Last time, I talked about how I transplanted a couple of blueberry bushes. After taking a photo, I came to the realization that I really, really needed to clean up weeds and grass that were growing into my path that leads up the hill.
|I know, I know... you saw this yesterday, but I feel this is a big enough mess that it needs to be shown twice. |
It's that bad.
This is all very simple: Pluck the grass and plants that are growing within the edges of all of the bricks, remove bits and pieces that have begun to grow within the retaining wall, then pour boiling water in those areas (being careful, of course, to avoid the blueberries). Again, simple. It's time consuming, yes, but easy.
At least, it should be. I seem to have a habit of turning easy things into complex situations, however.
I began the cleanup, and things were going quite well.
I was feeling pretty proud of myself. Perhaps that's the reason that shortly after taking this picture, I ran into a huge obstacle. You know, Murphy's Law, and all. Darn that Murphy!!!
I began plucking out grass that was growing through cracks in the upper edges of the retaining wall. It was then that it happened.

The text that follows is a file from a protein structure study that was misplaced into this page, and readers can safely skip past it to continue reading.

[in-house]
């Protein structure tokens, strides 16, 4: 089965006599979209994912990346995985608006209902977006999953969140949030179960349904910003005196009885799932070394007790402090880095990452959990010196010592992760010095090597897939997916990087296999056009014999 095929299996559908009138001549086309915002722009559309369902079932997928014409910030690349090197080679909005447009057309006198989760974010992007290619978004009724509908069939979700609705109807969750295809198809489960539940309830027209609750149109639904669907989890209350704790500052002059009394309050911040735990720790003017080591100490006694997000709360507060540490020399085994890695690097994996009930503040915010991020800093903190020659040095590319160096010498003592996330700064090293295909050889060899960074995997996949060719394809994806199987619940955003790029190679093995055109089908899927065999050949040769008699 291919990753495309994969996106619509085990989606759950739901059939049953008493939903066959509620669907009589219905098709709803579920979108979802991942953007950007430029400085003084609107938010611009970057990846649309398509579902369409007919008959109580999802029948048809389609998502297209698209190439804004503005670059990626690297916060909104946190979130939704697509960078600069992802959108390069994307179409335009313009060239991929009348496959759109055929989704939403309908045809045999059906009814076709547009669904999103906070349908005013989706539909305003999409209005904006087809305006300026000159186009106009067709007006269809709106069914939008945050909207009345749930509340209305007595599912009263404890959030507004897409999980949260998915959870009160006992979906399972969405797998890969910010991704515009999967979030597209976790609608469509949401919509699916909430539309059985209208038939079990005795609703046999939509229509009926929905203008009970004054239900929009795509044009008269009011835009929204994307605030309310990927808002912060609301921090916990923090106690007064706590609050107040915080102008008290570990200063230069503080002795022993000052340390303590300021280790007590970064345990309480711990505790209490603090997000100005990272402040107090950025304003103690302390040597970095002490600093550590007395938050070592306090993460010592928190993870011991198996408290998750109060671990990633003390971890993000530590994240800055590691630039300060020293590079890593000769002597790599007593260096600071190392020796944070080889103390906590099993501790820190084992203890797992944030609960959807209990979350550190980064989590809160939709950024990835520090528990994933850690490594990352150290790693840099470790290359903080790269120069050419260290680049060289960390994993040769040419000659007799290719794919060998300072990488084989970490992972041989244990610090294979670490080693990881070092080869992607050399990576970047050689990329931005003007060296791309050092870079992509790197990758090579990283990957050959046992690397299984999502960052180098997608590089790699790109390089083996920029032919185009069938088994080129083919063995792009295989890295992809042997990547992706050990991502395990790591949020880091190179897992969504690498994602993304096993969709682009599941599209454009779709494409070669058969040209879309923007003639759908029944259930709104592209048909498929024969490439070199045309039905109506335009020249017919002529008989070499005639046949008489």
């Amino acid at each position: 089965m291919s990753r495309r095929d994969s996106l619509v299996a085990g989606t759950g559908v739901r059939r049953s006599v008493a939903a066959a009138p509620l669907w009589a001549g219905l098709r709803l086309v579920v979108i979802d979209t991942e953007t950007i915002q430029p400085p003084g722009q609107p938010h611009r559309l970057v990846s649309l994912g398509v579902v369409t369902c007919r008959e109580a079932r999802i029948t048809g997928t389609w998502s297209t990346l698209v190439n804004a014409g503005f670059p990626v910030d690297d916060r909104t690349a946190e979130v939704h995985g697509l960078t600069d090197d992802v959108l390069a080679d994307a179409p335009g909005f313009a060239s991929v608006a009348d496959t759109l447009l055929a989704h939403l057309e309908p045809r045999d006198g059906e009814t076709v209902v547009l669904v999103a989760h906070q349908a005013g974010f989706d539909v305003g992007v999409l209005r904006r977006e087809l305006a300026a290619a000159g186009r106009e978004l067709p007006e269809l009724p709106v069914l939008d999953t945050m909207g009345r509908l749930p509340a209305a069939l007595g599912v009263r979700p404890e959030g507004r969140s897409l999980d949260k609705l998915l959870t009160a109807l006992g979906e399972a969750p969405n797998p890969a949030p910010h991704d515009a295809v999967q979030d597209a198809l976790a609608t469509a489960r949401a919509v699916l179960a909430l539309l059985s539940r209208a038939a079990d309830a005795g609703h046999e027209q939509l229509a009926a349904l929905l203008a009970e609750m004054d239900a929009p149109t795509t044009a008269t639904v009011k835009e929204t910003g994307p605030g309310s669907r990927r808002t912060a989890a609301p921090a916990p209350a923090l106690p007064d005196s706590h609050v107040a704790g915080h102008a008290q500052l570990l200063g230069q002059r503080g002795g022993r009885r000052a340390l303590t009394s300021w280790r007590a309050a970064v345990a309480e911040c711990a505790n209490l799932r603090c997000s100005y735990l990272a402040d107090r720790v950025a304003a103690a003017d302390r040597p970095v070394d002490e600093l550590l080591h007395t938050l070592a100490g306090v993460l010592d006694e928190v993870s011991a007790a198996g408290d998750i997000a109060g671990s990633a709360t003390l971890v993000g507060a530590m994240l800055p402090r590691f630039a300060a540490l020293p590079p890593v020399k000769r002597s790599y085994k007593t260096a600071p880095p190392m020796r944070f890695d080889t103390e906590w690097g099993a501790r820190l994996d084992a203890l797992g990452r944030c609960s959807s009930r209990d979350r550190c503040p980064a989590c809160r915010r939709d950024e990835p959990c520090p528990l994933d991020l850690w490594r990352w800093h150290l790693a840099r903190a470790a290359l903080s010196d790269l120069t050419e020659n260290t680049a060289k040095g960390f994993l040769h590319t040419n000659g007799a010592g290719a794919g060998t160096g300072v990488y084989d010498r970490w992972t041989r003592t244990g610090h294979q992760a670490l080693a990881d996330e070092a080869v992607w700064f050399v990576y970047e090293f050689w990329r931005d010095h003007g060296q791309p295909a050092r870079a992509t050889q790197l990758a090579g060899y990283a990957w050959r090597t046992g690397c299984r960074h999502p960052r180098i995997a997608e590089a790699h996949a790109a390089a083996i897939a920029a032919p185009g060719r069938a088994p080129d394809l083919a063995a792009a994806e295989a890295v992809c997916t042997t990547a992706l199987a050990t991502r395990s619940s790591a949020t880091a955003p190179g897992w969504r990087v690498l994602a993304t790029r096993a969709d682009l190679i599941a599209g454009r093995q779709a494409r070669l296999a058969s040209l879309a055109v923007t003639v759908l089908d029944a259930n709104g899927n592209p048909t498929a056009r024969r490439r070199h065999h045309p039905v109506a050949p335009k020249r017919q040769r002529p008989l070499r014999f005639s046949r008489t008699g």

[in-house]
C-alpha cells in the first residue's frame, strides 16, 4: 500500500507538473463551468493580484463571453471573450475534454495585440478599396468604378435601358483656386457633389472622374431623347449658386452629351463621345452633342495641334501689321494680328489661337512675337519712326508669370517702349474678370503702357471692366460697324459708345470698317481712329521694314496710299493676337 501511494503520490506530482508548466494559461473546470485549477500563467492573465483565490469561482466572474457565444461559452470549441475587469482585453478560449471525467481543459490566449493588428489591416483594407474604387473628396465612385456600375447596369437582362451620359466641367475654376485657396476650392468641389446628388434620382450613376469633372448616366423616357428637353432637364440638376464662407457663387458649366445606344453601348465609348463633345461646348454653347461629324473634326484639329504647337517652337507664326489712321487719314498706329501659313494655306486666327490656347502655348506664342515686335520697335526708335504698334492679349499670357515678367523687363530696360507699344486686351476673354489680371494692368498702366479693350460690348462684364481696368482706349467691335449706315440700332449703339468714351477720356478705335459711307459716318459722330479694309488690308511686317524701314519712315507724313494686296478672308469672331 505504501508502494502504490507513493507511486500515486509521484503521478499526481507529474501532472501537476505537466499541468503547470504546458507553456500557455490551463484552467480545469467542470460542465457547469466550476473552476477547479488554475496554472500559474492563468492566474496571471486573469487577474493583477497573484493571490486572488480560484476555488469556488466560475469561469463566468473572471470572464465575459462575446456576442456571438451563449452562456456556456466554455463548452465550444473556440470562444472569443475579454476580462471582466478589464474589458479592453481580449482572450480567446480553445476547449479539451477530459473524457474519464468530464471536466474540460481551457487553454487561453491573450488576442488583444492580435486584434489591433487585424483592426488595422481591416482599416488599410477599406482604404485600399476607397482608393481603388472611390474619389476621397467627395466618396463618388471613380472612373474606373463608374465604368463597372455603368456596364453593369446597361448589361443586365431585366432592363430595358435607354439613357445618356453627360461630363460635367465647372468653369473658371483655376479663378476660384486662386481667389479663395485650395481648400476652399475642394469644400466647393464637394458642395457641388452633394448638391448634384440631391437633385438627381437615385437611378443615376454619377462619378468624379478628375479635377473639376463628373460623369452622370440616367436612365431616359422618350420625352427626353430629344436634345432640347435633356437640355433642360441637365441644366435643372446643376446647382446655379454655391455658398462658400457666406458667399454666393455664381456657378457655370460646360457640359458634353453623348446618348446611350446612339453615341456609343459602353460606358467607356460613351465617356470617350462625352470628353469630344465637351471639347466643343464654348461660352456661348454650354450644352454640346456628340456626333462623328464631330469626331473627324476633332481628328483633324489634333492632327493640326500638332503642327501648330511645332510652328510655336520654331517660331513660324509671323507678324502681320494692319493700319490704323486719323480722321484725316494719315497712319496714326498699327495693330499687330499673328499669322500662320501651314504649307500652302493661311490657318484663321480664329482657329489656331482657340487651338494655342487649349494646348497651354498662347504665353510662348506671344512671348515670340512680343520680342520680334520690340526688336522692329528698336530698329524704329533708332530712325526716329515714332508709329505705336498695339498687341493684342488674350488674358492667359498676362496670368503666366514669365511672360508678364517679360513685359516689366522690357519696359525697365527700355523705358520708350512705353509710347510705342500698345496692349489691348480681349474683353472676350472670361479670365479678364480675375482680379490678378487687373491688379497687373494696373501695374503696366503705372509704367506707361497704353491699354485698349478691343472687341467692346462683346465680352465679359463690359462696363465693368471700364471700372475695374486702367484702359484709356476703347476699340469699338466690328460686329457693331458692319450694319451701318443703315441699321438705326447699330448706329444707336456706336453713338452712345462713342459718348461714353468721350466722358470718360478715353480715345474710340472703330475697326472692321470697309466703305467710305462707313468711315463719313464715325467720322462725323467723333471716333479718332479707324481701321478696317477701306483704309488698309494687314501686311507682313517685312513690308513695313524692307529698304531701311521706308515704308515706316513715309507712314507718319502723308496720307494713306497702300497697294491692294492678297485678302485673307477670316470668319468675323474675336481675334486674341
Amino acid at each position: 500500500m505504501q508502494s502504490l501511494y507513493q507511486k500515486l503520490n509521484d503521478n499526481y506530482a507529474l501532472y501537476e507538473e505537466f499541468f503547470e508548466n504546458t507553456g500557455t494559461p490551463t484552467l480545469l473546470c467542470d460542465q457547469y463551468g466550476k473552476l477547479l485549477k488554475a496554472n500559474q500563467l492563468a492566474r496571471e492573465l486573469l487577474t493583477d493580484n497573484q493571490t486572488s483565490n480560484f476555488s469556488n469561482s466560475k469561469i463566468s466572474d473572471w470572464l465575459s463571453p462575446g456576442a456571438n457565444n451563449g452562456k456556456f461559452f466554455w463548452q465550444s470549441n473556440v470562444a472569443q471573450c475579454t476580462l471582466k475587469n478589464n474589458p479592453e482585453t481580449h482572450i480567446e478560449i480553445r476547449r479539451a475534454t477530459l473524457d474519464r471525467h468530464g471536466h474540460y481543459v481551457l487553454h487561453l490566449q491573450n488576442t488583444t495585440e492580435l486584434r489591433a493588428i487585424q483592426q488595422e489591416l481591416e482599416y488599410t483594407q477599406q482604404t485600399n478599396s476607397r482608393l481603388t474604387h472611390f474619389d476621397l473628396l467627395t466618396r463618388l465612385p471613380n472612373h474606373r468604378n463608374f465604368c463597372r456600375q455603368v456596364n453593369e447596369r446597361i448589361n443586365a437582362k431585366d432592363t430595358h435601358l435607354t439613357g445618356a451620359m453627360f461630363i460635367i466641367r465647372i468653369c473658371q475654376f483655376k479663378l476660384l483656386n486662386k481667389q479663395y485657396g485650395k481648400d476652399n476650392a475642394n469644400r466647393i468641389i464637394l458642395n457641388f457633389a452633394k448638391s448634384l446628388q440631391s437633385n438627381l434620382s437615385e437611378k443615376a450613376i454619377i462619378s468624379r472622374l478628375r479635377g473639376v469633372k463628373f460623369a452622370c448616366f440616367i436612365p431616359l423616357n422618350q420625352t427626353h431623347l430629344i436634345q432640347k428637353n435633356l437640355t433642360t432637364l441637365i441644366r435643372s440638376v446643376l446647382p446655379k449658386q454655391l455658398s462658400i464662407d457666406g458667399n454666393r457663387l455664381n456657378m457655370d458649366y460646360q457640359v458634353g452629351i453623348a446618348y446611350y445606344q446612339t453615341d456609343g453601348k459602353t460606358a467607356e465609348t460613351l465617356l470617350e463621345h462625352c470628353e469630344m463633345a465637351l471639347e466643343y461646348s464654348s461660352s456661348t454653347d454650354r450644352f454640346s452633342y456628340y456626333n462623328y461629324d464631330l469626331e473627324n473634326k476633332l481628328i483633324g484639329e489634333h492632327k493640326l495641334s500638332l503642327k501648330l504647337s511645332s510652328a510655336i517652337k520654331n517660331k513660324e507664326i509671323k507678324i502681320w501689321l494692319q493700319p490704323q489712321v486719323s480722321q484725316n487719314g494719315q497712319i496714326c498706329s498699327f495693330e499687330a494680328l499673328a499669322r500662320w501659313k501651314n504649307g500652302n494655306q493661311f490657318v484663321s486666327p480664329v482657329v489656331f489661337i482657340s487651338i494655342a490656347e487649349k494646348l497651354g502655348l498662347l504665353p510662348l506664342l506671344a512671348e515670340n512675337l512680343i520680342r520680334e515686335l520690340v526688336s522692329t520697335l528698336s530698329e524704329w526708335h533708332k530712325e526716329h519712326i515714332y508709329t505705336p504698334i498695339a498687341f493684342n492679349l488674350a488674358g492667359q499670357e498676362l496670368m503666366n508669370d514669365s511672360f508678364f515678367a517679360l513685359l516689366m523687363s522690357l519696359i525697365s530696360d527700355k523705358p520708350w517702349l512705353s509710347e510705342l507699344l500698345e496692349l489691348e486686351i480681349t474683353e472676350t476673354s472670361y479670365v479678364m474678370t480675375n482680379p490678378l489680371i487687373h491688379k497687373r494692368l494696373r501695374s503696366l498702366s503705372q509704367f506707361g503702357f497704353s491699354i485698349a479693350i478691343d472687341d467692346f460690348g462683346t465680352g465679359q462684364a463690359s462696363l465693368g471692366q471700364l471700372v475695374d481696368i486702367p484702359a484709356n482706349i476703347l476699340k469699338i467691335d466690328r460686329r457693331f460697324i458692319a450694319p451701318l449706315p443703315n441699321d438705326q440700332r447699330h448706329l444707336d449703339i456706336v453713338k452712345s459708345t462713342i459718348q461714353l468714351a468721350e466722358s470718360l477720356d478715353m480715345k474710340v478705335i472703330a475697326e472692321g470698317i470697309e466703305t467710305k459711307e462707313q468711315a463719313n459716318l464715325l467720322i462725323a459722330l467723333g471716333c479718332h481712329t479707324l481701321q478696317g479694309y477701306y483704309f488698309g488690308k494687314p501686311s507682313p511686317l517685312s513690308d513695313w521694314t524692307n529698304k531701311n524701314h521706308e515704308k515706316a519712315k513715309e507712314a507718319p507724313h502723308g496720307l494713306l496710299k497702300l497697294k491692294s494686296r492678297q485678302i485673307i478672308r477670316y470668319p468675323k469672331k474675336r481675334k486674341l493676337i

I angered some ants.
Ok, I know... big deal, right?
See, when I say that I angered some ants, I really, truly enraged them. How, you ask? I plucked the wrong tuft of grass. The thing that made this particular tuft of grass so important to the ants was that it's roots had grown deep into the colony. So deep, in fact, that when I uprooted it, I showered large amounts of pupae onto the tops of the retaining blocks.
Yeah, they got a little upset...
The workers swarmed the area for a bit, in complete confusion. Then they began to pick up each individual pupa and carry it back underground.
There aren't very many oval shaped, cream colored pupae in this photo, largely because it took me longer to get over the shock of this (and grab my camera phone to take a picture) than it took the ants to start picking them up to carry them underground.
And they worked fast.
In under thirty seconds, every single pupa was back under the ground and safe.
These pupae will soon become worker ants, and the cycle will begin again. Hopefully this time, however, I won't disrupt them. I may be perfectly happy walking right up to a bee swarm, but ants are a different story entirely. I'm quite happy to leave them in peace, thank you very much!
And unlike the ones in El Paso, where I used to live, the ones here are huge!!!